Is Your Business Going to Run Out of Cash? Find out for Certain in 6 Simple Steps

Posted on 15th March 2017 in Cash Flow

Written by Ankur Gomes

One moment you’re up, the next you’re tweeting Mark Zuckerberg asking for a cool $1Billion to bail you out. I’m looking at you Kanye! It doesn’t matter what the amount is, the stress of your own cash crisis is very real indeed. This blog walks you through some practical steps to turn things around.

The importance of cash in the day to day running of a business is a well-known fact. The difficult bit is the cash flow projection as it involves forward planning into the unknown.

Why it’s easy for cash to do a “vanishing act” when it comes to visibility

The ‘Accrual Basis of Accounting’ requires revenue and expenses in the financial statements to be recognised as they are incurred rather than when the cash is received. In simple terms, let’s assume you sell a product on 1st Jan with a 30-day credit term. 

This accrual basis requires that you recognise the revenue on your P&L on the 1st of Jan, although you won’t actually receive the cash until the 31st Jan. As the business grows and the volume of transactions increase, the accrual principle dilutes the visibility of cash from the P&L. This gives rise to the cash flow requirement.

What to do when your cash stops flowing?

1. Review your budget and cash flow statement 

Your first step has to be understanding exactly where your business is at, warts and all. Invest time in getting these figures up to date and accurate, first, so you can truly see the full picture. 

2. How much money are you owed?

Are you billing your clients properly? Are they paying on time? Review your Accounts Receivable to get a clear picture of your debtors. 

3. Can you buy some time with accounts payable?

Some suppliers will be happy to negotiate longer payment terms. Knowing exactly how much you owe and to whom will allow you to prioritise who you contact first to re-evaluate your agreed terms.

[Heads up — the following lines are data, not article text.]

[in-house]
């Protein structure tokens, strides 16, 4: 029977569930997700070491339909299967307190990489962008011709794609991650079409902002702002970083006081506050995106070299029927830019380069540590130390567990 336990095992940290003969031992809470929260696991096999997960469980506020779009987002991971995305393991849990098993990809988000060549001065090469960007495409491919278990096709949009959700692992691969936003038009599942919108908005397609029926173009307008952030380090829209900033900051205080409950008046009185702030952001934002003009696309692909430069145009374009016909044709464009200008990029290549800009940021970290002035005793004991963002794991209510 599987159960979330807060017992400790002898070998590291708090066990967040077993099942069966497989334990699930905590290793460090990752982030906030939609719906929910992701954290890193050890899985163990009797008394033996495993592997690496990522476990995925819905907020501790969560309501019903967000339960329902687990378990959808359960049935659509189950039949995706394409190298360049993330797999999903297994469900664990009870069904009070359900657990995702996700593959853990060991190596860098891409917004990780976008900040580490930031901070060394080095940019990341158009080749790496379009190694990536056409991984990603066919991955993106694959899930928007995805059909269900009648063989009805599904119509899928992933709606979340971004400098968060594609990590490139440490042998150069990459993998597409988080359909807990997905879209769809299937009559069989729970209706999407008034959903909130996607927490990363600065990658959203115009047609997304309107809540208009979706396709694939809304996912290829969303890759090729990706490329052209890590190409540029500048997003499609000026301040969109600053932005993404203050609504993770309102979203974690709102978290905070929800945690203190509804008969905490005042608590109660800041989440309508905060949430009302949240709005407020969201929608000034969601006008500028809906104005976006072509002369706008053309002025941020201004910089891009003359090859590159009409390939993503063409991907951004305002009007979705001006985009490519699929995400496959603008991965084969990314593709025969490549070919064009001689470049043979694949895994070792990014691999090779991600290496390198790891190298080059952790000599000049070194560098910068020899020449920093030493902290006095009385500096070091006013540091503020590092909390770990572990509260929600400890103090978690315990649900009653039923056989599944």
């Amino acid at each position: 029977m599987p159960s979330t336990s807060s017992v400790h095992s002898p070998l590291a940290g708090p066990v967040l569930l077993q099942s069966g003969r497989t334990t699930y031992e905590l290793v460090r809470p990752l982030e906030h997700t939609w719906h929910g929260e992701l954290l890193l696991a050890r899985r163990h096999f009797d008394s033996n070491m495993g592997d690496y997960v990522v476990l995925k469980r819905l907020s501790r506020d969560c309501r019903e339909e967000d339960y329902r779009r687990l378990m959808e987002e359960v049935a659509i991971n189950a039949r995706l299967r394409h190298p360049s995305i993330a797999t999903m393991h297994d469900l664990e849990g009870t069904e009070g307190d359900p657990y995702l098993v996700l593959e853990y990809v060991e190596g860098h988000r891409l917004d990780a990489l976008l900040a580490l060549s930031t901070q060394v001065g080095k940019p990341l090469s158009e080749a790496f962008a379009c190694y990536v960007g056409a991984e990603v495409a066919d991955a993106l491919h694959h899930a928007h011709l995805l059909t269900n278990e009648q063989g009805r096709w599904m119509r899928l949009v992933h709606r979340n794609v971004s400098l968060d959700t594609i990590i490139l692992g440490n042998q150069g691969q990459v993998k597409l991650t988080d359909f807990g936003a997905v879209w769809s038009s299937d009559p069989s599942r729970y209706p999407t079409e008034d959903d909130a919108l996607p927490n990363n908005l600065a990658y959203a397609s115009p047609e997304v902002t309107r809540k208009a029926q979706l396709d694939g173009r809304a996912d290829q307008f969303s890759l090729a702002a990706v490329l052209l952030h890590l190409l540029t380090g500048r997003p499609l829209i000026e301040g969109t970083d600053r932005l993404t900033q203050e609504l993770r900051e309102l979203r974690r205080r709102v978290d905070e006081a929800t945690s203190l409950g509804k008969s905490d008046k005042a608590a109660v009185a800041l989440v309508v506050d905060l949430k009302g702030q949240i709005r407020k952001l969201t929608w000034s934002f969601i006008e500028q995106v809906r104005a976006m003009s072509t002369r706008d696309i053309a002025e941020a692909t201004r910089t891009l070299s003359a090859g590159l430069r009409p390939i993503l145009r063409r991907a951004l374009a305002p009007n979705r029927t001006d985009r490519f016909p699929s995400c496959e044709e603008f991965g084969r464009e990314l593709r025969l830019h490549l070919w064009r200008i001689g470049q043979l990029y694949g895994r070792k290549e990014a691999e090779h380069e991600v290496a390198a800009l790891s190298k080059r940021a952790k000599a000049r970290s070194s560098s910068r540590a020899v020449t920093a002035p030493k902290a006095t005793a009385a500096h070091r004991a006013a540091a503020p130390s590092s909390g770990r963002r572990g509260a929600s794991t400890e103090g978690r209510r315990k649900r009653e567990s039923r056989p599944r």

4. Assess your overheads

Where can you make some savings? Rent, advertising, contractors. Review them one by one. Savings here will have a direct impact on your profitability.

5. Analyse your assets

Assets such as buildings, machinery, vehicles or equipment should work to generate revenue for your business. If you identify any that are unproductive, effectively ‘in storage’, then now is the time to, figuratively speaking, list them on eBay. 

6. Review your profitability per product/service

Do your prices need to be adjusted? Have supplier costs gone up or down? Can you increase your prices? Can you think of offers or ways to re-structure your services to bring in more cash, faster? If you offer monthly billing to your customers perhaps you could incentivise them to purchase 12 months upfront and receive a discount for the annual commitment.

You can complete all these steps using just a pen and paper if you wish, but we advise spreadsheets are used as an absolute minimum. If you want an ‘insurance policy’ then speak to your Accountant for help and support and investigate a cloud platform such as FUTRLI to help you get this right for the first time (and last time). If you allow technology to do the heavy lifting you can invest more precious time in sorting the situation out.

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